All spring I relished these thoughts: an adventure of “humans against the elements” with a group of young adult TCKs and ATCK co-leaders who “got it.” Overcoming challenges together is a great way to bond quickly, and with other ATCKs, I knew those bonds could form quickly in the right setting. Having grown up in the mountains of Vermont and in the highlands of Kenya, hiking, camping, paddling, and climbing in wild places is revitalizing to me. 

We were headed into all the key elements of adventure: horseback riding, rock climbing, kayaking, and hiking in the mountains where elk, moose, and grizzly bears roamed, living in tents that had just been resurrected after a literal crushing storm. In between, we would split wood and help with cooking, and immerse ourselves in outdoor life—axe throwing and bonfires, outhouses (let’s be real) and camp cooking, fast changing weather, and the sweetest air you could imagine. For me, that kind of life isn’t about a contest so much as it is about finding harmony with elements that can give wonderful gifts and can also kill you. Risk in its essence...

Risk-taking in the Canadian Wilderness

What first came to mind when I was invited to the “Canadian wilderness” to help lead a Wilderness Camp for adult third culture kids (ATCKs) this past July was the book Hatchet by Gary Paulsen.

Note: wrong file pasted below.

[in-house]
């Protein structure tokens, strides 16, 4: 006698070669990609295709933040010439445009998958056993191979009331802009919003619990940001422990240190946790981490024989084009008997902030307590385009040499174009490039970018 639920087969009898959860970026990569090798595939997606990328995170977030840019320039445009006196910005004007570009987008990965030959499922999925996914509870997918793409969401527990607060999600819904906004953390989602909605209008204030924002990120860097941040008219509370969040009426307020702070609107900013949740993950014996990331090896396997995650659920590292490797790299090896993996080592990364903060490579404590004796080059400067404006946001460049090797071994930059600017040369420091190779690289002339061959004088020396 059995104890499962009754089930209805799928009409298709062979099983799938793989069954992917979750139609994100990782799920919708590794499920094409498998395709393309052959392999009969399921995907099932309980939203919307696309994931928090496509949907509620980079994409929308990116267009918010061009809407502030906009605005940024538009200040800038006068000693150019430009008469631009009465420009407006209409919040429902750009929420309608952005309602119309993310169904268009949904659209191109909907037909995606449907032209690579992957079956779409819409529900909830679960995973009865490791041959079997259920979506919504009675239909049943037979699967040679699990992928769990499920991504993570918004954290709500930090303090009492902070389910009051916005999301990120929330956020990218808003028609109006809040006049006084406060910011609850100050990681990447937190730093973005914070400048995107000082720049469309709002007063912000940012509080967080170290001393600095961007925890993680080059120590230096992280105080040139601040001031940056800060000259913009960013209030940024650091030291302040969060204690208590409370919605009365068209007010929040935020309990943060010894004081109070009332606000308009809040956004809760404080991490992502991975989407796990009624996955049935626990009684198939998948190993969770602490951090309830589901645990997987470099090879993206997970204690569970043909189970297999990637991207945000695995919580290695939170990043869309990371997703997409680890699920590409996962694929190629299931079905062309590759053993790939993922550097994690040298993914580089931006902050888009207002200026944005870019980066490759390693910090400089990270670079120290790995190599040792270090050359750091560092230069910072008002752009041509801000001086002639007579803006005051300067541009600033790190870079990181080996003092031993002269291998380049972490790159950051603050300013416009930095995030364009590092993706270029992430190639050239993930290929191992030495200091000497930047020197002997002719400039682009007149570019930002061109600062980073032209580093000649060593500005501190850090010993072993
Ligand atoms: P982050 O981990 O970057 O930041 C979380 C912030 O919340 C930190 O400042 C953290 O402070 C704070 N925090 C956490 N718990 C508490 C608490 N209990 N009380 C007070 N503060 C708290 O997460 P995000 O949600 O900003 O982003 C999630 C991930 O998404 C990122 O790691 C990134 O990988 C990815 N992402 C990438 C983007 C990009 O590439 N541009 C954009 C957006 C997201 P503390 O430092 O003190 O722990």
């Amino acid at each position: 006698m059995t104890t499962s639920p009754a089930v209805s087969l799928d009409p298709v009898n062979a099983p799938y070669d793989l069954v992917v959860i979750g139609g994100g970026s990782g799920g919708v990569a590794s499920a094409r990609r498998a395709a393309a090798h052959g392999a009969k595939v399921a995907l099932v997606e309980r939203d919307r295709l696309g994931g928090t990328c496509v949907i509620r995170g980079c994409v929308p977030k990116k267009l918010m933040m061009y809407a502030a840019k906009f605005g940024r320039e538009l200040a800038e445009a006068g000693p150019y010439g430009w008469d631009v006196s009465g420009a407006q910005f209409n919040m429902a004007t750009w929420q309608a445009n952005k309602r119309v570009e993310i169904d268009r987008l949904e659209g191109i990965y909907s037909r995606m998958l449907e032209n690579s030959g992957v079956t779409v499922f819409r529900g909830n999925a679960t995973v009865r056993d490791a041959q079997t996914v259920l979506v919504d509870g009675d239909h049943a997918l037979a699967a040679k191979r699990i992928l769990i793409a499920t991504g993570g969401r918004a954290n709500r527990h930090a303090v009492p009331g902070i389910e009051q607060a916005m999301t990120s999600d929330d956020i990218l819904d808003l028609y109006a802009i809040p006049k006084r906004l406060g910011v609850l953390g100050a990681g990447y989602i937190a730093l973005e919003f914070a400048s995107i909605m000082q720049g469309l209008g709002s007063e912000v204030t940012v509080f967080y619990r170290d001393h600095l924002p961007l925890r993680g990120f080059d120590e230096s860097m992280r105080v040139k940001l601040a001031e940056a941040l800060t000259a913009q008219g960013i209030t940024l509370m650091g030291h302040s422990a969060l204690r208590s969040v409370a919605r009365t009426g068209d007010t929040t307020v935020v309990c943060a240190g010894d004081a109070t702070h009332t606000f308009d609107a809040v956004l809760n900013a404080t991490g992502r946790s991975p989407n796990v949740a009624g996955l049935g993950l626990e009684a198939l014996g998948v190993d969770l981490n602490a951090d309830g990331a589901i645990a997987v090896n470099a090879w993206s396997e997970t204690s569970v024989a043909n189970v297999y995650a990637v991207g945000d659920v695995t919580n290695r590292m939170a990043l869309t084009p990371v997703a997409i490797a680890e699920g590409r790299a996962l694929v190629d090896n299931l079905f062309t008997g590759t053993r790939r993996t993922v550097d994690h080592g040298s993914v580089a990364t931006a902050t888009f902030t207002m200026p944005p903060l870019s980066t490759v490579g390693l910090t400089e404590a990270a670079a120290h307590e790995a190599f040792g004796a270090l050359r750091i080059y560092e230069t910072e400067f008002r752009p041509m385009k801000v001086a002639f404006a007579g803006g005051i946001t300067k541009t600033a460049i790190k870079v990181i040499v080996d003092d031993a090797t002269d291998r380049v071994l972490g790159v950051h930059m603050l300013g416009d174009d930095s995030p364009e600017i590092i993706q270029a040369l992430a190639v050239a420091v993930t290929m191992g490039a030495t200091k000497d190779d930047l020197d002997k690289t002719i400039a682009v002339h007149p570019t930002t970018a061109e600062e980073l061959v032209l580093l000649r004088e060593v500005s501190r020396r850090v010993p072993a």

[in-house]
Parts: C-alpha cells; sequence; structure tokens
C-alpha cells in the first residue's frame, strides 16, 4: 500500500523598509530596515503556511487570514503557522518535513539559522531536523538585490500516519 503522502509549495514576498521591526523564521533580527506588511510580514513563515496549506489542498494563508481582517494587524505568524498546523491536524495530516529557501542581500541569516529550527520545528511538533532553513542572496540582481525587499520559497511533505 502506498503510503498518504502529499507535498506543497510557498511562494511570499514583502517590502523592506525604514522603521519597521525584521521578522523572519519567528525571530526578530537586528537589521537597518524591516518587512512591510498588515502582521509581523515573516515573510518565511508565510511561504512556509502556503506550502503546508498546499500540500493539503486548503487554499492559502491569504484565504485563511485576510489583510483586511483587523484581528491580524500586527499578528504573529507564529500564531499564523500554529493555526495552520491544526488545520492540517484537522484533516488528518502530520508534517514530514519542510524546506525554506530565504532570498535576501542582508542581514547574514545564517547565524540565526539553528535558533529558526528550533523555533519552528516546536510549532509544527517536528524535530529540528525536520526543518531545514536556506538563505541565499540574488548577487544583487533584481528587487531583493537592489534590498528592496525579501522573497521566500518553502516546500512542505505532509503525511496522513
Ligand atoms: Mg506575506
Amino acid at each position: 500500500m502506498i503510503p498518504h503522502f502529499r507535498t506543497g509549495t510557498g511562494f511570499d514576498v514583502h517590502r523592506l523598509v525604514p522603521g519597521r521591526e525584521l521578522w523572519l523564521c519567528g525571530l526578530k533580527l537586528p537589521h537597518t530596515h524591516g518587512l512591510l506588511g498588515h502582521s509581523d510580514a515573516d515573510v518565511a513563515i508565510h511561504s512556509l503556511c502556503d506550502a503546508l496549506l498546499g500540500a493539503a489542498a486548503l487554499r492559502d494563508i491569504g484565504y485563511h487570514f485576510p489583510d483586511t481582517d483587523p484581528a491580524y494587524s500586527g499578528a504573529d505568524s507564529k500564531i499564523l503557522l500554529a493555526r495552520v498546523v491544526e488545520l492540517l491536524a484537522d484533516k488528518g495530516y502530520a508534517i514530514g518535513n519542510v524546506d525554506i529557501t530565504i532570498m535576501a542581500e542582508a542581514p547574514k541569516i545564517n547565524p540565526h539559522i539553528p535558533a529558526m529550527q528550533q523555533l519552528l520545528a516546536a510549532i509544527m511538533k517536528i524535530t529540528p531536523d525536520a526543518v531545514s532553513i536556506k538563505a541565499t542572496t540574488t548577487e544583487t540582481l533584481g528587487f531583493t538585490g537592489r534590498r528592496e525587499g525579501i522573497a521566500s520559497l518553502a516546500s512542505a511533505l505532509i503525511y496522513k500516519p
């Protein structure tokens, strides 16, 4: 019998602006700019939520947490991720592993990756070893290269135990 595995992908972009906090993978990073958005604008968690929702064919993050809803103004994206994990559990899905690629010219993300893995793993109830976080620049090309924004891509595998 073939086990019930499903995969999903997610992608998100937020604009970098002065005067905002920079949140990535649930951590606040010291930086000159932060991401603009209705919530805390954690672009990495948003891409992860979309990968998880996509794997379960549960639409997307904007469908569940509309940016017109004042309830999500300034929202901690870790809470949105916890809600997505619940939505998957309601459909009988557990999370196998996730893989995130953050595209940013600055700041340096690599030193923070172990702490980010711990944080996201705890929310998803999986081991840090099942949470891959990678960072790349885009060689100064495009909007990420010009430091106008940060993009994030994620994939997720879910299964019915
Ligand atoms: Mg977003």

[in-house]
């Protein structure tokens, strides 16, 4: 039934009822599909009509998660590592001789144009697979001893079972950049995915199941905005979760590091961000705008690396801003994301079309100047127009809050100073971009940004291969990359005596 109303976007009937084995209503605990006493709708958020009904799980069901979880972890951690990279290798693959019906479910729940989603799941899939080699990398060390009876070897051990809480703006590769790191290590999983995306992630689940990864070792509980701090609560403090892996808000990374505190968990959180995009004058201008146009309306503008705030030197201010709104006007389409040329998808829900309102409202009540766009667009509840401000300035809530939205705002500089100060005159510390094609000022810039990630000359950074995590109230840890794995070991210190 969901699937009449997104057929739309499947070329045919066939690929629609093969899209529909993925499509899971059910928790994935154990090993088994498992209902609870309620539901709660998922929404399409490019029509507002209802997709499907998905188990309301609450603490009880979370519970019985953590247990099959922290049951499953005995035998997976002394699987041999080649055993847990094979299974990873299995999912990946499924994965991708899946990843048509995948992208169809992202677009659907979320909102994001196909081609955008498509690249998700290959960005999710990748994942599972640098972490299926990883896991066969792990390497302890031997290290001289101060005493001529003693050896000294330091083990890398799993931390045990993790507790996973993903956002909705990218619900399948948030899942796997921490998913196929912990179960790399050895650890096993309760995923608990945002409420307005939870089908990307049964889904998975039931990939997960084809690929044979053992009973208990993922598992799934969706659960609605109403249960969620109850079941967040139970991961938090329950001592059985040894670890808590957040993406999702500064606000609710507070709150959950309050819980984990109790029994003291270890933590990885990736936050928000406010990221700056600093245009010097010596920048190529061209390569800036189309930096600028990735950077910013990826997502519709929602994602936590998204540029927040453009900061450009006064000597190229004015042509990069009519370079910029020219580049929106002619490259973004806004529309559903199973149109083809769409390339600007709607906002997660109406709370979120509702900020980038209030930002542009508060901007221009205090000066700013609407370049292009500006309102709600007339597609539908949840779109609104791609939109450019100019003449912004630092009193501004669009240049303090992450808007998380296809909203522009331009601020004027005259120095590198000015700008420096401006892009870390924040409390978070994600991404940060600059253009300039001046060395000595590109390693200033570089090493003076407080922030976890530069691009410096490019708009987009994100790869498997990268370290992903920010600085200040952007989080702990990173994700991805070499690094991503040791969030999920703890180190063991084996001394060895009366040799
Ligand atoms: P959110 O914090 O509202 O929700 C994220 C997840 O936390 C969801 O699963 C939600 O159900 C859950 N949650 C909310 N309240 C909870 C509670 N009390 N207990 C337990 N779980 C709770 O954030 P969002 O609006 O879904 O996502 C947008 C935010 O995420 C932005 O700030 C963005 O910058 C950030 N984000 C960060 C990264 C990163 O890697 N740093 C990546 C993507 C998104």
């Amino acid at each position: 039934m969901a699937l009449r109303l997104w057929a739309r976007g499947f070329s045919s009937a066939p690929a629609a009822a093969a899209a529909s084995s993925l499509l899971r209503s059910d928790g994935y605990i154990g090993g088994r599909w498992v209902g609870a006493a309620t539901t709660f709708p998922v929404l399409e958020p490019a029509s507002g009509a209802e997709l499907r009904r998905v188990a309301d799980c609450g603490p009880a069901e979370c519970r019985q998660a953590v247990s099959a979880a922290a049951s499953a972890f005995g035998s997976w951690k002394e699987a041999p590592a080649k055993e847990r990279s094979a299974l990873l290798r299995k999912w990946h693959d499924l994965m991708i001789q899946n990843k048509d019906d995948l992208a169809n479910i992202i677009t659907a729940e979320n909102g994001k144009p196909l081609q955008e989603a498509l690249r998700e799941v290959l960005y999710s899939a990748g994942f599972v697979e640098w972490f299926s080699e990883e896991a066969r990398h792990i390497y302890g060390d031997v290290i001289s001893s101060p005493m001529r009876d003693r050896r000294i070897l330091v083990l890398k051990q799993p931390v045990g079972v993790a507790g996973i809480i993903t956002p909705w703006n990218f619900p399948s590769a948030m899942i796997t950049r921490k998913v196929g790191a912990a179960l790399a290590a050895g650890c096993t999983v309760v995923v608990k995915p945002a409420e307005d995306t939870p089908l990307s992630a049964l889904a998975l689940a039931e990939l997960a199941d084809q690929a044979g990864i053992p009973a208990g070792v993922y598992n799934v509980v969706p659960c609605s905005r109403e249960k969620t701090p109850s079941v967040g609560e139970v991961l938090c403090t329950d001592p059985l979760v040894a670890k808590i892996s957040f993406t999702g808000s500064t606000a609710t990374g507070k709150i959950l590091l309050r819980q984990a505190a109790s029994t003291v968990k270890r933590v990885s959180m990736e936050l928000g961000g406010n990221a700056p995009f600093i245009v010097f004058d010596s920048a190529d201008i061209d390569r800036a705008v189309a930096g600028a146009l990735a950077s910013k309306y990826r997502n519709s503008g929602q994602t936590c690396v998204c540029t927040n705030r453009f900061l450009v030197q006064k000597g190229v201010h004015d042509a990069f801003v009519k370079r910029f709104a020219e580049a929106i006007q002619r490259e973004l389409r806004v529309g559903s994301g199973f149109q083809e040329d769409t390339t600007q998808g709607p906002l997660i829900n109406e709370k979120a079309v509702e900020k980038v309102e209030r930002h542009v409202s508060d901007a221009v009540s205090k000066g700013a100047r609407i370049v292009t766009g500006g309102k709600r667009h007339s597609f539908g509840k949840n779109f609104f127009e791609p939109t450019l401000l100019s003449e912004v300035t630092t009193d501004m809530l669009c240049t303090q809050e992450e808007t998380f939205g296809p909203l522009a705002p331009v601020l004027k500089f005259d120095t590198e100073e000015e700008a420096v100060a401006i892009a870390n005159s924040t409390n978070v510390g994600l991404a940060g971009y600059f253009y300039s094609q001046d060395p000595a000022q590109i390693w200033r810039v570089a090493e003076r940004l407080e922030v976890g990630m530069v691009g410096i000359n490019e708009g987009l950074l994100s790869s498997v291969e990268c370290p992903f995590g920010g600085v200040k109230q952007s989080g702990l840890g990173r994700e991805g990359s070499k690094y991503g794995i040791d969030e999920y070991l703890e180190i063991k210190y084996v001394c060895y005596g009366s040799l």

All spring I relished these thoughts: an adventure of “humans against the elements” with a group of young adult TCKs and ATCK co-leaders who “got it.” Overcoming challenges together is a great way to bond quickly, and with other ATCKs, I knew those bonds could form quickly in the right setting. Having grown up in the mountains of Vermont and in the highlands of Kenya, hiking, camping, paddling, and climbing in wild places is revitalizing to me. 

We were headed into all the key elements of adventure: horseback riding, rock climbing, kayaking, and hiking in the mountains where elk, moose, and grizzly bears roamed, living in tents that had just been resurrected after a literal crushing storm. In between, we would split wood and help with cooking, and immerse ourselves in outdoor life—axe throwing and bonfires, outhouses (let’s be real) and camp cooking, fast changing weather, and the sweetest air you could imagine. For me, that kind of life isn’t about a contest so much as it is about finding harmony with elements that can give wonderful gifts and can also kill you. Risk in its essence...


Wilderness ReBoot: Solitude, Community & Mission

Ben shares about how his love for the wilderness first started, and gives insight into what adult MKs (Missionary Kids) can expect at Wilderness ReBoot.